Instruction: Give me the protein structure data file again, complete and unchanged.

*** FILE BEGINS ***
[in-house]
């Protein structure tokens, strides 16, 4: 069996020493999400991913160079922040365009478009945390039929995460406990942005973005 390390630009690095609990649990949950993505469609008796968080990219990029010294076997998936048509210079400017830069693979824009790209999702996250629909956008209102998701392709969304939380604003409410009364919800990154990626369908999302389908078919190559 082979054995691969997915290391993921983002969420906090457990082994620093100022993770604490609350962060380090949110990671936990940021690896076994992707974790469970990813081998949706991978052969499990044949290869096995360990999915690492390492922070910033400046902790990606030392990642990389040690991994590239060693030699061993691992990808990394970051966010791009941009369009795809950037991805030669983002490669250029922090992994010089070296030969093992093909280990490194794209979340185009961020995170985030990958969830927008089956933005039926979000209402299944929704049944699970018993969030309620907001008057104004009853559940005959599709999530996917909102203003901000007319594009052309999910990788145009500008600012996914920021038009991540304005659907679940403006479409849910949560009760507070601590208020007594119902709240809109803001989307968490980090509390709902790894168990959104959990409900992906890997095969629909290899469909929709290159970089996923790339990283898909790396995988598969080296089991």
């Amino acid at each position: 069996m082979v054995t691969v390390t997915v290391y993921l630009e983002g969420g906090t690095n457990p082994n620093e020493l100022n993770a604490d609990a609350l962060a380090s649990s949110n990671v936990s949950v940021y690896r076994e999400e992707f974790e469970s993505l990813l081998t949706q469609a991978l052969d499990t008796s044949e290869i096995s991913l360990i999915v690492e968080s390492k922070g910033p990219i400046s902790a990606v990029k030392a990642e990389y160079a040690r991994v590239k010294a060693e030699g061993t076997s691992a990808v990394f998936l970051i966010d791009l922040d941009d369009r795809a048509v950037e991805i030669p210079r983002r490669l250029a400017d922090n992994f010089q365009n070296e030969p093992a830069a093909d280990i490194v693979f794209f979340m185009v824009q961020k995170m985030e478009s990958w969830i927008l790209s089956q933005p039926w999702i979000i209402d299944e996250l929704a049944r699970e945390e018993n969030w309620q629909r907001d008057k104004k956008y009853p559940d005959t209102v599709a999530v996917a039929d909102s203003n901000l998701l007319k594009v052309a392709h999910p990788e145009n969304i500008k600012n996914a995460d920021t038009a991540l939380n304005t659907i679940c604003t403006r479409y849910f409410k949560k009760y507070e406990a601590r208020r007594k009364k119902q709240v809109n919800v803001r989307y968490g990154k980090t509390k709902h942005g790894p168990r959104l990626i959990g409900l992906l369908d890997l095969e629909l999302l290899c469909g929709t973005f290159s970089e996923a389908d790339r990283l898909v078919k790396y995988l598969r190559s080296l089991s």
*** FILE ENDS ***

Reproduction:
[in-house]
């Protein structure tokens, strides 16, 4: 069996020493999400991913160079922040365009478009945390039929995460406990942005973005 390390630009690095609990649990949950993505469609008796968080990219990029010294076997998936048509210079400017830069693979824009790209999702996250629909956008209102998701392709969304939380604003409410009364919800990154990626369908999302389908078919190559 082979054995691969997915290391993921983002969420906090457990082994620093100022993770604490609350962060380090949110990671936990940021690896076994992707974790469970990813081998949706991978052969499990044949290869096995360990999915690492390492922070910033400046902790990606030392990642990389040690991994590239060693030699061993691992990808990394970051966010791009941009369009795809950037991805030669983002490669250029922090992994010089070296030969093992093909280990490194794209979340185009961020995170985030990958969830927008089956933005039926979000209402299944929704049944699970018993969030309620907001008057104004009853559940005959599709999530996917909102203003901000007319594009052309999910990788145009500008600012996914920021038009991540304005659907679940403006479409849910949560009760507070601590208020007594119902709240809109803001989307968490980090509390709902790894168990959104959990409900992906890997095969629909290899469909929709290159970089996923790339990283898909790396995988598969080296089991």
């Amino acid at each position: 069996m082979v054995t691969v390390t997915v290391y993921l630009e983002g969420g906090t690095n457990p082994n620093e020493l100022n993770a604490d609990a609350l962060a380090s649990s949110n990671v936990s949950v940021y690896r076994e999400e992707f974790e469970s993505l990813l081998t949706q469609a991978l052969d499990t008796s044949e290869i096995s991913l360990i999915v690492e968080s390492k922070g910033p990219i400046s902790a990606v990029k030392a990642e990389y160079a040690r991994v590239k010294a060693e030699g061993t076997s691992a990808v990394f998936l970051i966010d791009l922040d941009d369009r795809a048509v950037e991805i030669p210079r983002r490669l250029a400017d922090n992994f010089q365009n070296e030969p093992a830069a093909d280990i490194v693979f794209f979340m185009v824009q961020k995170m985030e478009s990958w969830i927008l790209s089956q933005p039926w999702i979000i209402d299944e996250l929704a049944r699970e945390e018993n969030w309620q629909r907001d008057k104004k956008y009853p559940d005959t209102v599709a999530v996917a039929d909102s203003n901000l998701l007319k594009v052309a392709h999910p990788e145009n969304i500008k600012n996914a995460d920021t038009a991540l939380n304005t659907i679940c604003t403006r479409y849910f409410k949560k009760y507070e406990a601590r208020r007594k009364k119902q709240v809109n919800v803001r989307y968490g990154k980090t509390k709902h942005g790894p168990r959104l990626i959990g409900l992906l369908d890997l095969e629909l999302l290899c469909g929709t973005f290159s970089e996923a389908d790339r990283l898909v078919k790396y995988l598969r190559s080296l089991s």